The second community concern is the summer 2022 re-introduction of the Pedestrian Sundays Kensington (PSK) street festival after a two-year pandemic hiatus. PSK began as a grassroots community festival and is now organized by the Kensington Market Business Improvement Association. On PSK days, the neighborhood’s central commercial streets are closed to cars, open to food and art vendors and – most relevantly to our research – live music and performance. PSK’s return has been welcomed by some business owners and residents and resisted by others who object to the event because, among other things, of increased music and sound in the neighborhood on PSK days.
Our research on PSK includes interviews, surveys, and participation in festival planning and community meetings about sound and noise to better understand how different community members understand the PSK festival’s positive and negative contributions to the KM neighborhood and often conflicting preferences for how KM public space should be used and how it should sound. By attending community meetings and studying municipal codes, we attend to how law, policy, and City officials mediate KM community members’ needs and expectations. To gain insight into the pragmatics of festival, and to contribute to the KMBIA’s capacity to work with the larger KM community, research team members have also helped with festival traffic control, set up PSK community mural projects, and more. Both Kensington community members and the KMBIA have been very generous with us throughout the research process, sharing time and resources as we learn about the neighborhood’s successes and challenges.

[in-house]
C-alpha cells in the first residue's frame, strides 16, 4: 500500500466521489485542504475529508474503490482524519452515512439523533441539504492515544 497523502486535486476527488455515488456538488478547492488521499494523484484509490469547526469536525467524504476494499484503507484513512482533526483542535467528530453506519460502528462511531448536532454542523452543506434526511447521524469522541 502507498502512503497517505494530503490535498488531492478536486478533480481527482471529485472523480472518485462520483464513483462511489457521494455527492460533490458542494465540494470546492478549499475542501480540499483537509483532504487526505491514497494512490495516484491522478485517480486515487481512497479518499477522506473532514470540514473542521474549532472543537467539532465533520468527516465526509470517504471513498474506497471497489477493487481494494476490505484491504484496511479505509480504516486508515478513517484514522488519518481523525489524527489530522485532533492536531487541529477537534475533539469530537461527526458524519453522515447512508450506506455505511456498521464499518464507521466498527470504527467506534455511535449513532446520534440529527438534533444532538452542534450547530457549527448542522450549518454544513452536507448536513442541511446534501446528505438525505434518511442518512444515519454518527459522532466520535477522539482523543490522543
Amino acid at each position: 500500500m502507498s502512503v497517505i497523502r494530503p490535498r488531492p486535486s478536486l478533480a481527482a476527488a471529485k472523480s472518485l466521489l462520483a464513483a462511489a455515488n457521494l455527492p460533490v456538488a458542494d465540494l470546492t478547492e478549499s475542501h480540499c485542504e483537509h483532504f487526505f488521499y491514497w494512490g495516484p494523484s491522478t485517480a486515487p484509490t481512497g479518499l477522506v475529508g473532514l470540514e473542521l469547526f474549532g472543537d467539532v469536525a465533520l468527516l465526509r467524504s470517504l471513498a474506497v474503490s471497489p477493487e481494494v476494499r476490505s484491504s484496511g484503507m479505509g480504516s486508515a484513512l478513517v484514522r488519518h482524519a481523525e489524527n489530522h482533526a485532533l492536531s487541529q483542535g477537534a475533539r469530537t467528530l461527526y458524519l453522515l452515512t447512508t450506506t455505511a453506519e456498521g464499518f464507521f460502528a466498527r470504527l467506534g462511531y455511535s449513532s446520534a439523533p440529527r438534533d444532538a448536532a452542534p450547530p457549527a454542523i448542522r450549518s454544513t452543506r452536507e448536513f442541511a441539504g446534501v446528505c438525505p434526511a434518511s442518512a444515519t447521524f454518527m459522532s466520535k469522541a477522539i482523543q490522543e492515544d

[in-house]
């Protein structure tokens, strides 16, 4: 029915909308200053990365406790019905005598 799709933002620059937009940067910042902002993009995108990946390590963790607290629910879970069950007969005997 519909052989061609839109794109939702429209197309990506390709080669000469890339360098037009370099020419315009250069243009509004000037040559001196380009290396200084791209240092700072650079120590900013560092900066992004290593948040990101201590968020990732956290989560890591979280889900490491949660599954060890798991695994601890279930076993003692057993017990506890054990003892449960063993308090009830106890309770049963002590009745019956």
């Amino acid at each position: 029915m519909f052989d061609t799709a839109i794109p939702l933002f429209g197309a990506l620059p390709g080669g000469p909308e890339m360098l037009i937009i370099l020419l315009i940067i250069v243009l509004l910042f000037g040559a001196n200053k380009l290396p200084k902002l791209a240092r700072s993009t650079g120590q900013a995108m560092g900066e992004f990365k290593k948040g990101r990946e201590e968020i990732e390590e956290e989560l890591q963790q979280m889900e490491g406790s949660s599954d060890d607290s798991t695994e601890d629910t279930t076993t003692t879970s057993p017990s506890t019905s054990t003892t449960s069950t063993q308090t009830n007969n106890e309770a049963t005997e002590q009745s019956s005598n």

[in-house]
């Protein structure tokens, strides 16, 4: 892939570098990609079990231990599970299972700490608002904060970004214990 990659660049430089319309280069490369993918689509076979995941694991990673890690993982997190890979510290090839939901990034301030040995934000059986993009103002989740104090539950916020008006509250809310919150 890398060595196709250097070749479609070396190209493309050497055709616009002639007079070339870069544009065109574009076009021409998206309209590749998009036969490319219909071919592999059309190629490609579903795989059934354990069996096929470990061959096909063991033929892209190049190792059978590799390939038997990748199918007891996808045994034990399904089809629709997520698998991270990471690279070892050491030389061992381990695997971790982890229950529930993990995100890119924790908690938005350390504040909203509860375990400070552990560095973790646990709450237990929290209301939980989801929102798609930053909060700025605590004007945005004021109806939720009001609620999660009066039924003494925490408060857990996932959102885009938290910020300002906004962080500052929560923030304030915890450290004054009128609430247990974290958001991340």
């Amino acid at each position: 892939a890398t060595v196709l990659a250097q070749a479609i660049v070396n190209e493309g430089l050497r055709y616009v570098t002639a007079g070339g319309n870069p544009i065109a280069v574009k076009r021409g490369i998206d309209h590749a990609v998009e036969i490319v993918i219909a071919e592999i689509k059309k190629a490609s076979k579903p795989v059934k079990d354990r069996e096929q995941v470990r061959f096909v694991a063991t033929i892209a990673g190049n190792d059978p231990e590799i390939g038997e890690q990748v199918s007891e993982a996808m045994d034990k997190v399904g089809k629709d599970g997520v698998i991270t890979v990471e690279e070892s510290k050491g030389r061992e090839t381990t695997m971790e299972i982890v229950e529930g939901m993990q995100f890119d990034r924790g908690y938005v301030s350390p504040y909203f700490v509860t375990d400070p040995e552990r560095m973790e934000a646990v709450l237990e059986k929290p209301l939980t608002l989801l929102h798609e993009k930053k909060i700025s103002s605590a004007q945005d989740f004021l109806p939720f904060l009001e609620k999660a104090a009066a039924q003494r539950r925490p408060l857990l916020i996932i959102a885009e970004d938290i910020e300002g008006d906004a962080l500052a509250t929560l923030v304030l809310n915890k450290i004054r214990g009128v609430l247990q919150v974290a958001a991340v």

The Kensington Market Soundscape Study is a major thematic and methodological departure from my prior research on Southern California’s extensive postrevolutionary Iranian expatriate popular music and media industry, social imaginaries, and the politics of transnational cultural circulation (read more here). My doctoral work in ethnomusicology, and then my eventual published work as a professor of ethnomusicology, emerged from traditional “on the ground” ethnographic research in the “Tehrangeles” (Tehran + Los Angeles) scene and analyses of songs, videos, television talk shows, and other mass mediated popular culture produced in Iranian Southern California. I was the sole researcher and author, and my research resulted in traditional academic outputs – monograph, conference papers, peer-reviewed articles. While I enjoyed many aspects of this work, I was eager to try more collaborative experimental, and community-engaged methods of research. The research projects in Kensington have provided an entrée into all three.
In addition to learning about our “actual topic” of sound, music, and noise in Kensington, I’ve learned a lot from experimenting with the team on aspects of ethnographic research convention I hoped to avoid going forward. For instance: while sociality is so much the focus of anthropological and ethnomusicological research, it had always struck me as strange that contemporary academic ethnographers overwhelmingly research and write alone. I think well with others – I learn and teach best through conversation, debate, and jokes – and looked forward to experimenting with those predilections in research design and implementation. “Top tier” anthropology and ethnomusicology programs do not always offer hands-on training or opportunities for collaborative work; the Ethnography Lab and the KMSS project have been spaces through which we can address that dearth. Finally, it is immensely satisfying to work with community members on practical issues that matter to them. This a switch from ethnographic research as cultural critique and/or fulsome representation of social complexity and contradiction I have long performed in my written work. I am happy to be moving from identifying the problematic to apprehending the problems – though I don’t promise anyone solutions! The research team and I are only able to attempt these modes of engagement because of the generosity and openness of our interlocutors and partners in Kensington.
KMSS team blog posts in the following weeks will discuss other aspects of our research and process. Stay tuned!